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Front Page » May 17, 2005 » Local News » Wolf tracks in the future?
Published 4,301 days ago

Wolf tracks in the future?

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Public comment on the wolf draft plan at Southeastern RAC

A gray wolf sits in the tall prairie grass.

Should the wildlife and livestock populations of Emery County be given another obstacle to hurdle? A large, hairy obstacle with sharp teeth, namely the wolf. If the Utah wolf working group has their way the plan they have cooked up will be the criteria for the way wolves are managed in the future of Utah.

The Utah legislature asked the Division of Wildlife Resources to come up with a plan to manage wolves in Utah. The DWR appointed a 13 member group comprised of sportsmen, wolf advocates, ranchers and people with other wolf-related interests. The draft plan will now come before the Regional Advisory Council of the DWR. The Southeastern RAC will be held at the John Wesley Powell River History Museum in Green River at 6:30 p.m. on May 18. Comments will be taken at the RAC meetings on the draft plan. A person may speak in support of the proposed draft or against it or for changes to the draft. The discussion will not center around whether or not there should be wolves in Utah. Input gathered will be taken to the Utah Wildlife Board for their June 9 meeting.

On March 18, 2004, a meeting was held in Price and meetings were also held throughout the state to garner information to be given to the wolf working group to help them formulate a plan. Overwhelmingly at the Price meeting, Carbon and Emery citizens spoke against the wolf being allowed to become established in Utah. The adverse conditions their establishment will have on livestock and wildlife was cited as reason for keeping wolves out of Utah. Throughout the state with exception of the Moab meeting, wolves did not meet with favorable response. In Moab, animal protectionists felt that the wolf as a natural predator in controlling the game population in a complete ecosystem was acceptable. With only one meeting in 10 feeling favorable towards wolves...where did this wolf management plan come from?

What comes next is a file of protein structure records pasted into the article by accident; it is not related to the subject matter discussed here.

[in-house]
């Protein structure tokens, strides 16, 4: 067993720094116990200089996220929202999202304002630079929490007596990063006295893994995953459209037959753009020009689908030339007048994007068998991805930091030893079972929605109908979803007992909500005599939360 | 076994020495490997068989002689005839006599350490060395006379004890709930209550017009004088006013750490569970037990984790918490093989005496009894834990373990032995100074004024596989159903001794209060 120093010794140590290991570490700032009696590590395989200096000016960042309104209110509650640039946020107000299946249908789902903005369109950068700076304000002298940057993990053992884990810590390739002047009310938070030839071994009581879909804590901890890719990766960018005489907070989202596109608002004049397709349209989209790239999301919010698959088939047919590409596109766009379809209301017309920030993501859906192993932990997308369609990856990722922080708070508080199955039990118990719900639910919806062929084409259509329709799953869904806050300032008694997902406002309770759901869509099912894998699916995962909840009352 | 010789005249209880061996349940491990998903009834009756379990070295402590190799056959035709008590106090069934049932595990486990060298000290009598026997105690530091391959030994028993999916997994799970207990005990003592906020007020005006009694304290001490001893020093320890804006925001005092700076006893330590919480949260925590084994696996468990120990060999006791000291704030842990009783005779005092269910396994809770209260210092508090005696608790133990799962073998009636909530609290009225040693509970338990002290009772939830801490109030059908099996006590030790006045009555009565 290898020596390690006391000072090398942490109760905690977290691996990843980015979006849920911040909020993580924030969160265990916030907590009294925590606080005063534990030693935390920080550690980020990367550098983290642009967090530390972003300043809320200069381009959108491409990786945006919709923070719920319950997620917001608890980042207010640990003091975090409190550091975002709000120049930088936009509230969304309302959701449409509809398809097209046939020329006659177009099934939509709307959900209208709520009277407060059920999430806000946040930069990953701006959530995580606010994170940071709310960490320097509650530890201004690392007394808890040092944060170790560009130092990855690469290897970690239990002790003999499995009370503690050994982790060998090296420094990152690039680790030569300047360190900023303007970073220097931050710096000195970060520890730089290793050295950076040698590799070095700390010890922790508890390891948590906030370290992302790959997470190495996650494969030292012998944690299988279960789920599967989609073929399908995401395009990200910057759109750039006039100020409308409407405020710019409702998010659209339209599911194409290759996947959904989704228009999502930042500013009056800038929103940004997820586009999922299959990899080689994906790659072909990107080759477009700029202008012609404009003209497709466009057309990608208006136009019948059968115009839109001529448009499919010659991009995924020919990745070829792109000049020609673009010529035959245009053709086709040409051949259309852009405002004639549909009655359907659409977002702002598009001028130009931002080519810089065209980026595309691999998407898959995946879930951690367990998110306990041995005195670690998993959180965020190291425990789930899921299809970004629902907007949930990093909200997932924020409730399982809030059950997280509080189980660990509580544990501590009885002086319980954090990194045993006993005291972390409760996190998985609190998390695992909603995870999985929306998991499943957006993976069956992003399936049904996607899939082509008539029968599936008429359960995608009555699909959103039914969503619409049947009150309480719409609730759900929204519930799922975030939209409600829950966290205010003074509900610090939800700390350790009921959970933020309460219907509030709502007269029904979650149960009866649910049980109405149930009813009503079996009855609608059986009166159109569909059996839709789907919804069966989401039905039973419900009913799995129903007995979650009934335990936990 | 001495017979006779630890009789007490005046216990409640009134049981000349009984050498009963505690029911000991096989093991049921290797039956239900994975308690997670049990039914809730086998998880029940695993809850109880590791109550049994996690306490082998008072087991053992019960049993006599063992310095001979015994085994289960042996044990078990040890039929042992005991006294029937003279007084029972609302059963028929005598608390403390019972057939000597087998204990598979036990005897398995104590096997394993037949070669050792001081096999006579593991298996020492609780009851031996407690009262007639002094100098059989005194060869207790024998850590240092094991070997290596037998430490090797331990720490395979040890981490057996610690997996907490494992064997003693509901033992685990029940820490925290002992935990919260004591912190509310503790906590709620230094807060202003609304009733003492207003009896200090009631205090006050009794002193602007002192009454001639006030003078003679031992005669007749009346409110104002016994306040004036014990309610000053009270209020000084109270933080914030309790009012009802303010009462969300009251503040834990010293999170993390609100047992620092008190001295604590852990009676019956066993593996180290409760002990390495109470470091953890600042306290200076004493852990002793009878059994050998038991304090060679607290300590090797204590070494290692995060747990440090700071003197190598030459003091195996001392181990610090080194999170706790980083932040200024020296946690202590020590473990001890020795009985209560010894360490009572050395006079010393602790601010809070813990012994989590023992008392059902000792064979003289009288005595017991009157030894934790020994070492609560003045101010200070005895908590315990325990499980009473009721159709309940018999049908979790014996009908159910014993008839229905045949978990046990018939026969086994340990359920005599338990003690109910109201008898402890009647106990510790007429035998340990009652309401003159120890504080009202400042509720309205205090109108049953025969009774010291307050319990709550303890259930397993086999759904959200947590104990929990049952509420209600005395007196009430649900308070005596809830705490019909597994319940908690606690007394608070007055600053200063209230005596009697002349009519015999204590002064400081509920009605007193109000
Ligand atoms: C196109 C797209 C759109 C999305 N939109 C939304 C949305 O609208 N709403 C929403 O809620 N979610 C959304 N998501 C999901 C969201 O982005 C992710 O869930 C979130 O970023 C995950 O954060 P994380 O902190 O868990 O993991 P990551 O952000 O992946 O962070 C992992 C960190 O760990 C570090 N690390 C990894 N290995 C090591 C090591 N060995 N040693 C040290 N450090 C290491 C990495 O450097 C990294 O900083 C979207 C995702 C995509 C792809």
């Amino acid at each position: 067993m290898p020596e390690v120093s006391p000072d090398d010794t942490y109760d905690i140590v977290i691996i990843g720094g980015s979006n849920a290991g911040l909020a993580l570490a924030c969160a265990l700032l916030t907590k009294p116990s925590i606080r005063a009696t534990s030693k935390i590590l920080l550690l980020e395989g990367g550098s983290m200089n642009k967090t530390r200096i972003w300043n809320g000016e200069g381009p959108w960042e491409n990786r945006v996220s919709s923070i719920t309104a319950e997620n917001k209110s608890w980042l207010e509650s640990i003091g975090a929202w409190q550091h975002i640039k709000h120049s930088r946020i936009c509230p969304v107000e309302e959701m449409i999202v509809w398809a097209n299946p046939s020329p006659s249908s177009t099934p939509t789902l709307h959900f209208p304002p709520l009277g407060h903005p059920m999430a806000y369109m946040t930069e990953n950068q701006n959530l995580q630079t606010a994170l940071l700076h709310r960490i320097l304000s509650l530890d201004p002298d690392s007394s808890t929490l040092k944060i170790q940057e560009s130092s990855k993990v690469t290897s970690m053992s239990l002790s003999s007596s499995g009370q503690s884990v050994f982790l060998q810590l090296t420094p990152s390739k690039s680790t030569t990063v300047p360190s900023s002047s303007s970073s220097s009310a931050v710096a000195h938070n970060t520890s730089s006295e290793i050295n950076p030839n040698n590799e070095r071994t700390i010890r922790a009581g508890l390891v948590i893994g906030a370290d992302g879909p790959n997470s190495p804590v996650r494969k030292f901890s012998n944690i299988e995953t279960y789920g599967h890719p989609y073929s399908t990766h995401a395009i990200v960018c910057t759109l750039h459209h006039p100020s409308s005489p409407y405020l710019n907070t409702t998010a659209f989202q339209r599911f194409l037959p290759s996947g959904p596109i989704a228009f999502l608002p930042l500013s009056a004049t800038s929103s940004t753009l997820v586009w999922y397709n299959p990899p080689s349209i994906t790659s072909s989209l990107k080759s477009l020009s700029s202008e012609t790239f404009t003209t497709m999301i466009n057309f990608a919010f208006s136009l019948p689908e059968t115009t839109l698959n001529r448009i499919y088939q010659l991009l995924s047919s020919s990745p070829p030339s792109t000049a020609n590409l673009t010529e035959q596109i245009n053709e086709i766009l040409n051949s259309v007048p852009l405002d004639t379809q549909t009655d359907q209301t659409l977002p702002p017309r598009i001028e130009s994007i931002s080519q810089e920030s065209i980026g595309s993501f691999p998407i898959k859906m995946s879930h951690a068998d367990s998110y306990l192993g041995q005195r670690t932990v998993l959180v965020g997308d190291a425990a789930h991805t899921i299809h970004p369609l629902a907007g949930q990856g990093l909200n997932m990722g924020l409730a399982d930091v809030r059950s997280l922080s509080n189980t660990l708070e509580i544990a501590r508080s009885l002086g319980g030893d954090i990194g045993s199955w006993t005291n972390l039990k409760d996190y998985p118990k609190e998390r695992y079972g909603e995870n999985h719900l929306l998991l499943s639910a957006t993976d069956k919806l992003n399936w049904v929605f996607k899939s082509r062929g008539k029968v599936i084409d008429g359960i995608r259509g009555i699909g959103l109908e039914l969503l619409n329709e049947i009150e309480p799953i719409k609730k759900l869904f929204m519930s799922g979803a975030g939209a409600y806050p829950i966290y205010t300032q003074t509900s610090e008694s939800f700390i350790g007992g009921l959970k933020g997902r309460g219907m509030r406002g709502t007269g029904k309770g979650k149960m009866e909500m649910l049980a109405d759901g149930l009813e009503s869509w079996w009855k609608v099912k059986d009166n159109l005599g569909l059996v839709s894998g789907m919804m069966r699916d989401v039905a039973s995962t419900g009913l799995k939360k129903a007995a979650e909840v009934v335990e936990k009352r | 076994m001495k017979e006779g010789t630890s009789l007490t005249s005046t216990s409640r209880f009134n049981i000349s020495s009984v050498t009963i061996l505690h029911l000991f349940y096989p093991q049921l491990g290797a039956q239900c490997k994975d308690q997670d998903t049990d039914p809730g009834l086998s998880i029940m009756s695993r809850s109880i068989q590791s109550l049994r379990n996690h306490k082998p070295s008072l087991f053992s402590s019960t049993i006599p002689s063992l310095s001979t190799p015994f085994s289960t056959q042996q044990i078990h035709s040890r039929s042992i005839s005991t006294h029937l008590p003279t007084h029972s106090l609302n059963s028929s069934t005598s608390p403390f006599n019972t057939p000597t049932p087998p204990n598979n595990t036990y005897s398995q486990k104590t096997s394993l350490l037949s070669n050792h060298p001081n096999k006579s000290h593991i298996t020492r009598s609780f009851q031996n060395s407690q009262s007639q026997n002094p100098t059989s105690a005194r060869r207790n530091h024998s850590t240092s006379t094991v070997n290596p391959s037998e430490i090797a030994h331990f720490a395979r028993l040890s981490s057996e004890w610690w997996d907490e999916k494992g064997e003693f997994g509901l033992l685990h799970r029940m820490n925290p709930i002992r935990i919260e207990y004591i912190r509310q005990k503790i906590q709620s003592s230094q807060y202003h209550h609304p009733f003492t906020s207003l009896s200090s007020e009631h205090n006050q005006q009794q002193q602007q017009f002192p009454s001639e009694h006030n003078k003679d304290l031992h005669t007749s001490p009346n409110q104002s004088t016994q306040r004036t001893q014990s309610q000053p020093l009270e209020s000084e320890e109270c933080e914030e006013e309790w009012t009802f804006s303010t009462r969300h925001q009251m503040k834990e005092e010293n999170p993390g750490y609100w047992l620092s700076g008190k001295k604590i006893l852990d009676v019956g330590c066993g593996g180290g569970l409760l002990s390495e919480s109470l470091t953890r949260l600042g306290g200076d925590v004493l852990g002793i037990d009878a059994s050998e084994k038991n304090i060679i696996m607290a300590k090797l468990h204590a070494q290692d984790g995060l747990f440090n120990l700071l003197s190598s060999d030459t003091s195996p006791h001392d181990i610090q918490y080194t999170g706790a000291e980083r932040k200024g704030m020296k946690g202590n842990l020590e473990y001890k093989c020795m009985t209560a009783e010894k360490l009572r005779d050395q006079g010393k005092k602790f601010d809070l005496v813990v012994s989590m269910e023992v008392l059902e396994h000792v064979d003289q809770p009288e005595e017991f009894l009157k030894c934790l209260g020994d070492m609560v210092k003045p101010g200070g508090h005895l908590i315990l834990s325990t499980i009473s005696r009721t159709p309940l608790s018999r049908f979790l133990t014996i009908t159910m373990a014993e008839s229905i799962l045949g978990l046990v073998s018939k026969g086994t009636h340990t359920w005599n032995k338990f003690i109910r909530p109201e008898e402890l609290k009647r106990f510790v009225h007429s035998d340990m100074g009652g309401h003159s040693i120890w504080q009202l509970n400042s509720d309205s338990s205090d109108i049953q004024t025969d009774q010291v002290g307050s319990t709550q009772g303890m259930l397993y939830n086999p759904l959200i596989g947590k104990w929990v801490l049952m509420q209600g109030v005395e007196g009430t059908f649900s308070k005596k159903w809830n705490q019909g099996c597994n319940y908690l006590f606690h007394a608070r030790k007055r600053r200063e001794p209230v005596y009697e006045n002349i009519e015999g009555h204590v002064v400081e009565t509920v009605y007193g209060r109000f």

At the May 10, Emery County Public Lands Council meeing the issue was discussed. Commissioner Drew Sitterud said the county has drafted a letter to be read at the RAC meeting on Wednesday. Opposition to wolves was listed as the top prioritized issue coming out of the wolf meetings attended by the public. Emery County is worried about the elk and deer populations and do not feel that wolves as part of an ecosystem are needed where hunting and grazing by domestic animals exists. Emery County believes the management goals and management objectives of the wolf draft plan cannot be met. "Wolves cannot exist in Emery County without continuous conflicts," said Emery County officials. The county also worries that population expectations have been far exceeded in Idaho and Wyoming and it's having a negative affect on the wildlife.

This wolf finds cover from the heavy snow.

The county believes wolf population control isn't adequately addressed in the draft plan. There are no upper limits established for wolf populations.

Wolves are still controlled by the federal government and expenses involved with dealing with wolves will fall on the state of Utah. In Montana, Idaho and Wyoming, approximately $1 million per year is being spent to study the impacts and mitigate the effects of wolves.